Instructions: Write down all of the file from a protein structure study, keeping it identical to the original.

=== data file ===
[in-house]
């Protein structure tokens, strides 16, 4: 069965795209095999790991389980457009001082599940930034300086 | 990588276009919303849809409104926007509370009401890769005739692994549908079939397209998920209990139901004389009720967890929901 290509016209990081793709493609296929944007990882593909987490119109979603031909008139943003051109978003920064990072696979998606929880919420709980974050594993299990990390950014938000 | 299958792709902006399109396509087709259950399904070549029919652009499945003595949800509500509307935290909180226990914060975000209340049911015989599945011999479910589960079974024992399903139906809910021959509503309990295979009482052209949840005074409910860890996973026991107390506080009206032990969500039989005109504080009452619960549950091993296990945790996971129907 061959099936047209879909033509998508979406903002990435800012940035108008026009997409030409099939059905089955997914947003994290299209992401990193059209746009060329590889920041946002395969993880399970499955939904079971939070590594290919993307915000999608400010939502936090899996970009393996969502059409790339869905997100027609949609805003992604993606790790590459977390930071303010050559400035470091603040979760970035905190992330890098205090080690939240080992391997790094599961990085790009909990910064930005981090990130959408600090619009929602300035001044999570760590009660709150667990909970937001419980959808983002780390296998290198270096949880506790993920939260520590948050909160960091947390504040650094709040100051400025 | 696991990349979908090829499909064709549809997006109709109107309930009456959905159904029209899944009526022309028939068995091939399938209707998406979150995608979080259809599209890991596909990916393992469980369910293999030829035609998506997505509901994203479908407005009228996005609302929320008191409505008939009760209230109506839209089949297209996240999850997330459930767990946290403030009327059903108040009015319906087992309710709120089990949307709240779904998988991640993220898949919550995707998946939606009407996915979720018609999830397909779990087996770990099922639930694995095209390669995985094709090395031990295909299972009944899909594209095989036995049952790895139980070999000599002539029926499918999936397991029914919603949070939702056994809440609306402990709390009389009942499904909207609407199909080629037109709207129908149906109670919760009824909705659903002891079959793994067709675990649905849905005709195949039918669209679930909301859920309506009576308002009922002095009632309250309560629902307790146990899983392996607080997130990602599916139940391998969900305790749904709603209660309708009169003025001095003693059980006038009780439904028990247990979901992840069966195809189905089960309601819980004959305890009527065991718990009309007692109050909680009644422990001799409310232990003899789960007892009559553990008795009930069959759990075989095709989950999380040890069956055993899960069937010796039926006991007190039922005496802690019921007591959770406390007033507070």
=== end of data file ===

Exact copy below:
[in-house]
């Protein structure tokens, strides 16, 4: 069965795209095999790991389980457009001082599940930034300086 | 990588276009919303849809409104926007509370009401890769005739692994549908079939397209998920209990139901004389009720967890929901 290509016209990081793709493609296929944007990882593909987490119109979603031909008139943003051109978003920064990072696979998606929880919420709980974050594993299990990390950014938000 | 299958792709902006399109396509087709259950399904070549029919652009499945003595949800509500509307935290909180226990914060975000209340049911015989599945011999479910589960079974024992399903139906809910021959509503309990295979009482052209949840005074409910860890996973026991107390506080009206032990969500039989005109504080009452619960549950091993296990945790996971129907 061959099936047209879909033509998508979406903002990435800012940035108008026009997409030409099939059905089955997914947003994290299209992401990193059209746009060329590889920041946002395969993880399970499955939904079971939070590594290919993307915000999608400010939502936090899996970009393996969502059409790339869905997100027609949609805003992604993606790790590459977390930071303010050559400035470091603040979760970035905190992330890098205090080690939240080992391997790094599961990085790009909990910064930005981090990130959408600090619009929602300035001044999570760590009660709150667990909970937001419980959808983002780390296998290198270096949880506790993920939260520590948050909160960091947390504040650094709040100051400025 | 696991990349979908090829499909064709549809997006109709109107309930009456959905159904029209899944009526022309028939068995091939399938209707998406979150995608979080259809599209890991596909990916393992469980369910293999030829035609998506997505509901994203479908407005009228996005609302929320008191409505008939009760209230109506839209089949297209996240999850997330459930767990946290403030009327059903108040009015319906087992309710709120089990949307709240779904998988991640993220898949919550995707998946939606009407996915979720018609999830397909779990087996770990099922639930694995095209390669995985094709090395031990295909299972009944899909594209095989036995049952790895139980070999000599002539029926499918999936397991029914919603949070939702056994809440609306402990709390009389009942499904909207609407199909080629037109709207129908149906109670919760009824909705659903002891079959793994067709675990649905849905005709195949039918669209679930909301859920309506009576308002009922002095009632309250309560629902307790146990899983392996607080997130990602599916139940391998969900305790749904709603209660309708009169003025001095003693059980006038009780439904028990247990979901992840069966195809189905089960309601819980004959305890009527065991718990009309007692109050909680009644422990001799409310232990003899789960007892009559553990008795009930069959759990075989095709989950999380040890069956055993899960069937010796039926006991007190039922005496802690019921007591959770406390007033507070």